Compassion Reporting on poverty fighting and criminal justice

Custody battle

Compassion | The United States cracks down on adults crossing the border illegally with children
by Rob Holmes
Posted 5/23/18, 03:18 pm

A new border security policy mandates separating children from parents who are apprehended after illegally entering the United States. The families can face federal criminal prosecution even if making an asylum claim.

Though prosecution of illegal immigrants has always been the law, in practice, the U.S. government in the past did not always charge parents who crossed the border illegally with their children, instead referring them to immigration court for resolution of their cases.

Attorney General Jeff Sessions explained the Department of Justice measure as “zero tolerance” for all illegal entry. “If you are smuggling a child, then we will prosecute you and that child will be separated from you as required by law,” Sessions said in a May 7 speech. “If you don’t like that, then don’t smuggle children over our border.”

At a Senate hearing last week, Department of Homeland Security (DHS) Secretary Kirstjen Nielsen defended the policy, saying there is a “dangerous increase” in the number of families and unaccompanied immigrant children despite total illegal crossings falling to the lowest level in 45 years. In December 2017, officials apprehended more than 4,000 unaccompanied minors and 8,000 family units who illegally crossed the border, an increase of 30 percent and 68 percent, respectively, since October, DHS reported. In fiscal year 2017, Customs and Border Patrol detained 104,999 such family units.

Of the more than 1,000 people a day who get caught, Nielsen said, “Our policy is if you break the law, we will prosecute you. You have the option to go to a port of entry and not illegally cross into our country."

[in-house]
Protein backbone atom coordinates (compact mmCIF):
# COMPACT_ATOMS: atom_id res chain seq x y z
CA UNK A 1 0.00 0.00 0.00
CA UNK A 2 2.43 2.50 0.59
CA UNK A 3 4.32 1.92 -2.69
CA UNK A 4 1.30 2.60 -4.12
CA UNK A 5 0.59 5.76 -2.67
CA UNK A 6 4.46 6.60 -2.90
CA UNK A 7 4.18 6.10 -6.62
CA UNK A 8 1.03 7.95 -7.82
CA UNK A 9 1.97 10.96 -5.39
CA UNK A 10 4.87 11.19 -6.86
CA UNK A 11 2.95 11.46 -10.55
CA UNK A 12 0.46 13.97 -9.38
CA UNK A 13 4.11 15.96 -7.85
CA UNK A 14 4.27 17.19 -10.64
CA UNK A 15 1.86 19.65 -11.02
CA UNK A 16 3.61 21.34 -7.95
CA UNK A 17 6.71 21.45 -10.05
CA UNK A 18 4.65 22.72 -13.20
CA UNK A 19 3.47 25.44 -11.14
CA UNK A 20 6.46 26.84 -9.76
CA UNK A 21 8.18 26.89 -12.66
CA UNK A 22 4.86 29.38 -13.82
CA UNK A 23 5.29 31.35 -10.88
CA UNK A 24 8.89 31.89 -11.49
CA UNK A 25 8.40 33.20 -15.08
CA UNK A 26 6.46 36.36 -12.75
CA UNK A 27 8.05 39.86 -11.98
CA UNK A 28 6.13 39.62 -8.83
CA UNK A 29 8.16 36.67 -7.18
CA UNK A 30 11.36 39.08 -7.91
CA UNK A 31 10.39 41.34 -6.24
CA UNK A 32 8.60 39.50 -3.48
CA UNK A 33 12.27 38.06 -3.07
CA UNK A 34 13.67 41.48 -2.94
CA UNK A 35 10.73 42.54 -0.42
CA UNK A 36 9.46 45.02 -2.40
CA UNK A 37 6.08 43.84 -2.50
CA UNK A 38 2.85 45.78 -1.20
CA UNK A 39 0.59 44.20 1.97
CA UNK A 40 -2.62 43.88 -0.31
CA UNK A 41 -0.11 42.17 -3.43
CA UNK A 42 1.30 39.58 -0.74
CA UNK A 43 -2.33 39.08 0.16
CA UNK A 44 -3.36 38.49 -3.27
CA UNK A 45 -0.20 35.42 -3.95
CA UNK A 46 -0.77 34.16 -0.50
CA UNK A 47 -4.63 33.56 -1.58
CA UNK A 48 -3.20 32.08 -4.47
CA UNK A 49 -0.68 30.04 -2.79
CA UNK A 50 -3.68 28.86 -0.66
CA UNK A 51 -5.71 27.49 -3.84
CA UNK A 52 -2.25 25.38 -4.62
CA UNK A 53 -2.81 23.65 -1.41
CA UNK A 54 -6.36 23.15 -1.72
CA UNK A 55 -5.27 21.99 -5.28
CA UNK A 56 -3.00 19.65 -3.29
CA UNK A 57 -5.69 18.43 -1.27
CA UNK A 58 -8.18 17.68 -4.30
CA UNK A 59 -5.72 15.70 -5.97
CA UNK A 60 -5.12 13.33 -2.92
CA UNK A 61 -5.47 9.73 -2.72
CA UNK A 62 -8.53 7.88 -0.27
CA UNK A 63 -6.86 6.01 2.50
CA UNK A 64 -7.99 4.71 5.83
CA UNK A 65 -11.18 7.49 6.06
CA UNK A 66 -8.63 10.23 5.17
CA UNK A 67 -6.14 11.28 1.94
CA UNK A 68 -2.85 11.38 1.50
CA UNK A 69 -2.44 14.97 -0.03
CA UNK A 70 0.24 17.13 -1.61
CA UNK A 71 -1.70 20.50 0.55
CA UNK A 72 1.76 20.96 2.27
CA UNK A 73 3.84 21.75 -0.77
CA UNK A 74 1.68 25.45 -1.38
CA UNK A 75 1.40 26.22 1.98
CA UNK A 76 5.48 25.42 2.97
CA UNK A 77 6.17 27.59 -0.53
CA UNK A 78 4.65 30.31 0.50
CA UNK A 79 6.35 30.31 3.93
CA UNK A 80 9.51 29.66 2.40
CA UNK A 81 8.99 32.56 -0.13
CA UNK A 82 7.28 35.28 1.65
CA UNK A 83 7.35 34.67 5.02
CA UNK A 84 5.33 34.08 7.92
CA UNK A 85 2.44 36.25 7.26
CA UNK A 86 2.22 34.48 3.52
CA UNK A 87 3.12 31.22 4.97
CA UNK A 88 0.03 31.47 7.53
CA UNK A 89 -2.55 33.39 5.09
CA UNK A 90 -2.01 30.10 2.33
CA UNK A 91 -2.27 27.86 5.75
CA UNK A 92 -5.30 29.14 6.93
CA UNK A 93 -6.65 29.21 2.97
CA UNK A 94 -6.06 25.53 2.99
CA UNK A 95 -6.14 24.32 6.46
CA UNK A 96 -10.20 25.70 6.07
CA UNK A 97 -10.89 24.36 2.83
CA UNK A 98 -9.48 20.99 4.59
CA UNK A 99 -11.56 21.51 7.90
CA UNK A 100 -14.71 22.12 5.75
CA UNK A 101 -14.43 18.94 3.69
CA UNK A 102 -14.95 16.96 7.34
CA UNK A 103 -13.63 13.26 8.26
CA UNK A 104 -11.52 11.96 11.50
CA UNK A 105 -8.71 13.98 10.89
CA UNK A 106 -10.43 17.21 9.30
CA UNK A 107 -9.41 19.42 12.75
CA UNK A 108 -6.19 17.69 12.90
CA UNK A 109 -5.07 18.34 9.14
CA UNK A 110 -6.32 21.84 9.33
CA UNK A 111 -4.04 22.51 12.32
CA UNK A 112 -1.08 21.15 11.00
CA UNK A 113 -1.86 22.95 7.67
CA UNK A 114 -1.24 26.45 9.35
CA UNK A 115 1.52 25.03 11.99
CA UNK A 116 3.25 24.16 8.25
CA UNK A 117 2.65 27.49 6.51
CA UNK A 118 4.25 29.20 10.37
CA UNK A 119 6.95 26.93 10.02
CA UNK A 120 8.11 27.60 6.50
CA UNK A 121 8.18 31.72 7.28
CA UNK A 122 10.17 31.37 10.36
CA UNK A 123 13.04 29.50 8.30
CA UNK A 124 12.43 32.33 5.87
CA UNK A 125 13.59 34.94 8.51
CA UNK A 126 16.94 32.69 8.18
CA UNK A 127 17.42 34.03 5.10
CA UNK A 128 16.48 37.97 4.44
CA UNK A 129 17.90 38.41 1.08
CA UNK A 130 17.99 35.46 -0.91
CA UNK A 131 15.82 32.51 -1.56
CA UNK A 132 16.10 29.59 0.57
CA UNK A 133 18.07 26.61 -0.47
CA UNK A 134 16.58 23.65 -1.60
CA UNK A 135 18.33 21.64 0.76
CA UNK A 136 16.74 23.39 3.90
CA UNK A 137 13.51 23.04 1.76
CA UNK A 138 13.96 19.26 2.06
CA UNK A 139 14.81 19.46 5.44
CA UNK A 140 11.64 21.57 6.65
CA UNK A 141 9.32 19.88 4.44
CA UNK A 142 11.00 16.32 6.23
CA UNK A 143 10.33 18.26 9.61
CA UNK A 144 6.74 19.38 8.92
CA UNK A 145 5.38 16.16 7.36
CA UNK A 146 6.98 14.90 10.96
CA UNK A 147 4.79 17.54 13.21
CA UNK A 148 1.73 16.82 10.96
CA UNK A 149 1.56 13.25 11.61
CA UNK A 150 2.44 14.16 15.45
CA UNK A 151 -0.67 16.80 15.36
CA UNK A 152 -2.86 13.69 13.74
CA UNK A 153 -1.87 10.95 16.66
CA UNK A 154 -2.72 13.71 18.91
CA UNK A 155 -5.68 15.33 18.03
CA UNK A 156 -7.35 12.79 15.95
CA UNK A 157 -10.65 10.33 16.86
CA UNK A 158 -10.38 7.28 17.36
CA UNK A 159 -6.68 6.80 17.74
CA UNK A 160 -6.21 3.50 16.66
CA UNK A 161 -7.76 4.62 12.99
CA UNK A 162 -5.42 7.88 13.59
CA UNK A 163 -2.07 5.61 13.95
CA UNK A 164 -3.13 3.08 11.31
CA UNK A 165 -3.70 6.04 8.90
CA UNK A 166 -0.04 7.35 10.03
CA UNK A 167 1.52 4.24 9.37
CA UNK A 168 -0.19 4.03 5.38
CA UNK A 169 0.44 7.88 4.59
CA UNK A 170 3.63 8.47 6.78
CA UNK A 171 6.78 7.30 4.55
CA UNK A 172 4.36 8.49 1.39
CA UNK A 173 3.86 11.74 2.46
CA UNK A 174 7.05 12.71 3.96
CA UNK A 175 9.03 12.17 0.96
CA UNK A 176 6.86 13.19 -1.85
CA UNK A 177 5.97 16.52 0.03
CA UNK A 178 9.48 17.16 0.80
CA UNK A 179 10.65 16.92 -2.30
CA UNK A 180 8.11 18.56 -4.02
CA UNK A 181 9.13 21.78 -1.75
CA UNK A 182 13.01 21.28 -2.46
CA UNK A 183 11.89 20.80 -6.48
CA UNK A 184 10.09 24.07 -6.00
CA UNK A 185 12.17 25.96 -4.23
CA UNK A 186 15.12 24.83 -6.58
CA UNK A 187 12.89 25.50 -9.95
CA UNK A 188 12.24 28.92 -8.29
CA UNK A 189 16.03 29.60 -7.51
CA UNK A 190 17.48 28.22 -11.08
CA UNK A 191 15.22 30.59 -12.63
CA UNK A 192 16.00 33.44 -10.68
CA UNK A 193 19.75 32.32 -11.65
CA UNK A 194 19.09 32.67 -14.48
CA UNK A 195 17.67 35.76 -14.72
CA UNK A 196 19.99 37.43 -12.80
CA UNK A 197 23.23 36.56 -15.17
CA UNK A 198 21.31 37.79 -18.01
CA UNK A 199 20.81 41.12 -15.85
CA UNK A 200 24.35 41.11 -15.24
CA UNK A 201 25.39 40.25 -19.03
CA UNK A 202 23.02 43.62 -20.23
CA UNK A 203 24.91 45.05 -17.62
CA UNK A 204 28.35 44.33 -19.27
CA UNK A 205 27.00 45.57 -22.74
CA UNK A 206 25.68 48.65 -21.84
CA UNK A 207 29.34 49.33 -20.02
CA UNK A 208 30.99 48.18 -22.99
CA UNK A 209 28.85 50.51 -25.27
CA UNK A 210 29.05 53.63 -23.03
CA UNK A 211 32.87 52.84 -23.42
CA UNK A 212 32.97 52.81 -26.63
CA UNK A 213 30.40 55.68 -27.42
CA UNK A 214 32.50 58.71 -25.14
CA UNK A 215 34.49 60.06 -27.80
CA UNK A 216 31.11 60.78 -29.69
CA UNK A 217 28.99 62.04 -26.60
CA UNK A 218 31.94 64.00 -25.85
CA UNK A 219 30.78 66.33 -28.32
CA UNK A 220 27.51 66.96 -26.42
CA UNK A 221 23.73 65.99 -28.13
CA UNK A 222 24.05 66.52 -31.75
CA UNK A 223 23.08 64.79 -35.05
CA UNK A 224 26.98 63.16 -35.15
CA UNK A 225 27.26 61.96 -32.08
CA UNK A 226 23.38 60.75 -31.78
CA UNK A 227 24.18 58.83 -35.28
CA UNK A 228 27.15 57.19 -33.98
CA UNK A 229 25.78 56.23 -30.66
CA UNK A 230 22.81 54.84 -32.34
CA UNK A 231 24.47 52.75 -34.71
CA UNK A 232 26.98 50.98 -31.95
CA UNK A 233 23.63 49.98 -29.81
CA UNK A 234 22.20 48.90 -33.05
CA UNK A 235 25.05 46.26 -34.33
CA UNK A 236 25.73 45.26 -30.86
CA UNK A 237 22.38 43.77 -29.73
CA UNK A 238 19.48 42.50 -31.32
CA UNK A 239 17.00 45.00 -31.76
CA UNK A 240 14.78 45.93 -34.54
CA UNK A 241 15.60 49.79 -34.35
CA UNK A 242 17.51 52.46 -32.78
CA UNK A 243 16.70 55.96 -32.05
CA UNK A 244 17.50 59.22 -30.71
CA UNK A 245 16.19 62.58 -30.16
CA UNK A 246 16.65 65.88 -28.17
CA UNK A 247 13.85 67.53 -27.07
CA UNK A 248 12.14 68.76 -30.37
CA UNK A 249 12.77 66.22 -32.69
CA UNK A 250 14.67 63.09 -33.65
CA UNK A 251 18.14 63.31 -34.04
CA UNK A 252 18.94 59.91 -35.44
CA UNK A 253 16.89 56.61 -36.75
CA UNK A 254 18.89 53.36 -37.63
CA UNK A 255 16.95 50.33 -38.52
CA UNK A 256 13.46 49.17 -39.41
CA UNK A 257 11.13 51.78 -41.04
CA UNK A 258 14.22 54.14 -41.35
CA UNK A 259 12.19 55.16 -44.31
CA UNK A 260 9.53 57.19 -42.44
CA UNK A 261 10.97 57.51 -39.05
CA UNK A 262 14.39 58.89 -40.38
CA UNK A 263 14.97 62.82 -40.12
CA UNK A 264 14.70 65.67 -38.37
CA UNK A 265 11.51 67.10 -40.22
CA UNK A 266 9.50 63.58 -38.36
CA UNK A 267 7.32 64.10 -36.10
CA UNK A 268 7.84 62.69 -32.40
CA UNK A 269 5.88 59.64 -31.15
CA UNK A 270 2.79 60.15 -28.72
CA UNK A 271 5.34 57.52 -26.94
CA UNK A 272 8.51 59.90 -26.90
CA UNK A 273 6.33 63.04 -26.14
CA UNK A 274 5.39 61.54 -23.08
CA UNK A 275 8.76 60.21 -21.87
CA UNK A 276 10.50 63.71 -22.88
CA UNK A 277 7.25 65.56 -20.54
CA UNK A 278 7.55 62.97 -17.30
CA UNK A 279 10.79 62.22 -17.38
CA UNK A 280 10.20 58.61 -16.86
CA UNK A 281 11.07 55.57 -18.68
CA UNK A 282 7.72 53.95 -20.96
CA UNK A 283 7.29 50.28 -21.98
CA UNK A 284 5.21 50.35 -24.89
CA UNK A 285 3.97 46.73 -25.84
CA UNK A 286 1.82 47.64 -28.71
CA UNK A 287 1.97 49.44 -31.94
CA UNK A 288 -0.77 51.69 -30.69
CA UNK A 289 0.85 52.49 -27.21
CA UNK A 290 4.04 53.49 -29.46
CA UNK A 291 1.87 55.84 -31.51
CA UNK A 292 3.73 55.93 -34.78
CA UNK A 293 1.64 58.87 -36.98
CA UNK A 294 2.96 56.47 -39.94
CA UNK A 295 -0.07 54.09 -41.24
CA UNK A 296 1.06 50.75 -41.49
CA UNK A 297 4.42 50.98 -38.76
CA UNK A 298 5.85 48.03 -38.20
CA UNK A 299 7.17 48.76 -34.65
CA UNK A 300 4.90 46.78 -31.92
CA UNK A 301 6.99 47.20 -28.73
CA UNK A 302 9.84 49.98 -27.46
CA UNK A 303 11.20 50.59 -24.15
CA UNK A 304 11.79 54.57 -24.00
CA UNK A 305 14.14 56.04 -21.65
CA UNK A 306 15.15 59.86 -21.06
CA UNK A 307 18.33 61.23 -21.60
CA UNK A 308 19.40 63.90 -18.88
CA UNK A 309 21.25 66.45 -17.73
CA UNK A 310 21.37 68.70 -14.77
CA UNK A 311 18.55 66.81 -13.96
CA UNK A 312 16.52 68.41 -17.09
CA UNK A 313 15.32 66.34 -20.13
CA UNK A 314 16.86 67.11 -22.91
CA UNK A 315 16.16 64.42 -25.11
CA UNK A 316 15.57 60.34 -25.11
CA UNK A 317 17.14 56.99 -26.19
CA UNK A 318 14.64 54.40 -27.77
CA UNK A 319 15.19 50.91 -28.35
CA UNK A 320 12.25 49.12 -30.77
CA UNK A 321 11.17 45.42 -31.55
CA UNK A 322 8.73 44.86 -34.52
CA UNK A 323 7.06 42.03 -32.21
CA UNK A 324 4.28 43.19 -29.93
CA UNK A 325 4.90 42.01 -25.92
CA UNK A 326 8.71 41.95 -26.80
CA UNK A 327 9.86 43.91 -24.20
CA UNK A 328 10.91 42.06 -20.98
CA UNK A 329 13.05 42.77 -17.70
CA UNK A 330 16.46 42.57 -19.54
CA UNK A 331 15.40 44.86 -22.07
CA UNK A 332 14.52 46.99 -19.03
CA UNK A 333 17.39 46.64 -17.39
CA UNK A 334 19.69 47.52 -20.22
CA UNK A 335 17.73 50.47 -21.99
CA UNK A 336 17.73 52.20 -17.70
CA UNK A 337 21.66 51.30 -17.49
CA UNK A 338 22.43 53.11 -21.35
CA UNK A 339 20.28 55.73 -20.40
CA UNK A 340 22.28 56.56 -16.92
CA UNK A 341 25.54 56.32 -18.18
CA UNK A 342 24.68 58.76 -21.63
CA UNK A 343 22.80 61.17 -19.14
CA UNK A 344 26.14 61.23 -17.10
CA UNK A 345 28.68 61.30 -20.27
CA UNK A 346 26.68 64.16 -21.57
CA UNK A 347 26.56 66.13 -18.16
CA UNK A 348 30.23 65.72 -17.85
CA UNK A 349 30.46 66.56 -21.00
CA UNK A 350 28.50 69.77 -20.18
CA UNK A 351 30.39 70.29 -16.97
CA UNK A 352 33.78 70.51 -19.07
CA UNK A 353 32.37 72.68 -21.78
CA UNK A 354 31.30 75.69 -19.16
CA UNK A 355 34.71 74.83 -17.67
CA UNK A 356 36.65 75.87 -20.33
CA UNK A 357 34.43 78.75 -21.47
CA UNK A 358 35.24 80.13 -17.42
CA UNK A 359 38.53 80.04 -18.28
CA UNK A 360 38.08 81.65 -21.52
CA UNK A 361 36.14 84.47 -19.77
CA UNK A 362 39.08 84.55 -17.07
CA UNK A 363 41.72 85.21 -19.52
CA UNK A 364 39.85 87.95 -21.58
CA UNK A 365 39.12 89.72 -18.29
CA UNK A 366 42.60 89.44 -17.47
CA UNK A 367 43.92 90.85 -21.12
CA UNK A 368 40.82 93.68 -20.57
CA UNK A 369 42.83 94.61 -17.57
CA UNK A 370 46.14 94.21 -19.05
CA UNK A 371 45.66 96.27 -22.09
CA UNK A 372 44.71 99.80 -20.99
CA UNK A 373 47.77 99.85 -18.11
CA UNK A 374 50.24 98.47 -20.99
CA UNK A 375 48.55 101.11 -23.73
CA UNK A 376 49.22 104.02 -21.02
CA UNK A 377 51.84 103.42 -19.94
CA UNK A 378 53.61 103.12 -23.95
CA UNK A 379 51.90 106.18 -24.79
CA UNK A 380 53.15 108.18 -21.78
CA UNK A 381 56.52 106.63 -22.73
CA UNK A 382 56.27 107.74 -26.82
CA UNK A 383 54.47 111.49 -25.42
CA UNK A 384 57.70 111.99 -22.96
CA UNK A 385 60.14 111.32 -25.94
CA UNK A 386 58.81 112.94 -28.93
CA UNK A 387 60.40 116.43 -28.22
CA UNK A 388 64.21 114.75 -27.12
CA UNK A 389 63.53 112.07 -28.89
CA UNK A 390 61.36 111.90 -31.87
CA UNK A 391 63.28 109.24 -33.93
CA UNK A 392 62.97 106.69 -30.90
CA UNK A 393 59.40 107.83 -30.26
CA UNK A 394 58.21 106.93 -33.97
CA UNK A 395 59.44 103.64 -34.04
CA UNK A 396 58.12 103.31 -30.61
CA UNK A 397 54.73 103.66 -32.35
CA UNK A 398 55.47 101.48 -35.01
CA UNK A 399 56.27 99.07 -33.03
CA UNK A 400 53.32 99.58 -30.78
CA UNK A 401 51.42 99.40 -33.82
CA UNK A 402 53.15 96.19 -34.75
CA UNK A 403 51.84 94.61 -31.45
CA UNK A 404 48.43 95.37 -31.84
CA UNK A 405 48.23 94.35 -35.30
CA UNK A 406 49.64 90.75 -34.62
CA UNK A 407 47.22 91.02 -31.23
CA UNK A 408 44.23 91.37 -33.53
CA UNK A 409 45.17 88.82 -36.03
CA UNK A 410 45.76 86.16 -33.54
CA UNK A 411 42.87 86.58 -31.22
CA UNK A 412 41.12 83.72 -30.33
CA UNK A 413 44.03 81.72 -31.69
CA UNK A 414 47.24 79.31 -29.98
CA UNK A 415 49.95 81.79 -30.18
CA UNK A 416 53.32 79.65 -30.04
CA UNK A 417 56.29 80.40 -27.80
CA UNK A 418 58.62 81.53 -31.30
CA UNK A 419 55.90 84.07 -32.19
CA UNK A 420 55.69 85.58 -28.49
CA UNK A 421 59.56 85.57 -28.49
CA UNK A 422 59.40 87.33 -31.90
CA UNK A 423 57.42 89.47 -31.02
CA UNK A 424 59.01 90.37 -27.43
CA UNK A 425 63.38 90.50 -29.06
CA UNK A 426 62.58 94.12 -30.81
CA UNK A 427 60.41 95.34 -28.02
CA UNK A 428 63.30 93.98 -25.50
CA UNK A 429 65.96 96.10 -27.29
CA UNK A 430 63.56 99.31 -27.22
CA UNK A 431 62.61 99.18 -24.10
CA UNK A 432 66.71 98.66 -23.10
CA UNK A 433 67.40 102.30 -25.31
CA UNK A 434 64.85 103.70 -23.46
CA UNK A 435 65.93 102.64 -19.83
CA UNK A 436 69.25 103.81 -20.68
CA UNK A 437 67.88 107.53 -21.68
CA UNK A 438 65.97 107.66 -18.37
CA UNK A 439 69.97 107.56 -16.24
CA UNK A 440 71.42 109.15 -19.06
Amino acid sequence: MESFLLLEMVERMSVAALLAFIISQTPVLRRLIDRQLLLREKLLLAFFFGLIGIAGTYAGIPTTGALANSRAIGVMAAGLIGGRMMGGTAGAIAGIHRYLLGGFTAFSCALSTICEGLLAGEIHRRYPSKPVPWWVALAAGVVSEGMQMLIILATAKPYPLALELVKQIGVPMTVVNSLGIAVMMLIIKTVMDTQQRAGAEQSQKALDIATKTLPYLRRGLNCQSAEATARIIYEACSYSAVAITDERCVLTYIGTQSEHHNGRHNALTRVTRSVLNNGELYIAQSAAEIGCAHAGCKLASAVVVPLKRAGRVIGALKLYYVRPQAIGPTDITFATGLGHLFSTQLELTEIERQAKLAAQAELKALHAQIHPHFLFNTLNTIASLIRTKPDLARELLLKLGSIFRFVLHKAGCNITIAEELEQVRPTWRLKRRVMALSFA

Critics, including the American Academy of Pediatrics, liken the new policy to using children as a weapon to fight the flow of illegal migrants, who hope to be treated leniently as a family. DHS says the deterrent aimed at families seeks to put a dent in the larger criminal enterprise at the border because human smuggling rings manipulate illegal immigrant children as pawns.

Criminal gangs and smugglers use children as a means to help unrelated adults claim asylum by posing with them as families. Minor children who travel to the border alone, and even those sent or brought over illegally by relatives, often become victims of extortion and sex trafficking by smugglers and gang members along the way and once inside the United States. Last year, U.S. Immigration and Customs Enforcement (ICE) arrested 4,606 transnational gang members and gave assistance to 820 exploited child arrivals, according to written testimony by Homeland Security investigator Derek Benner and ICE Enforcement and Removal Operations official Matthew Albence.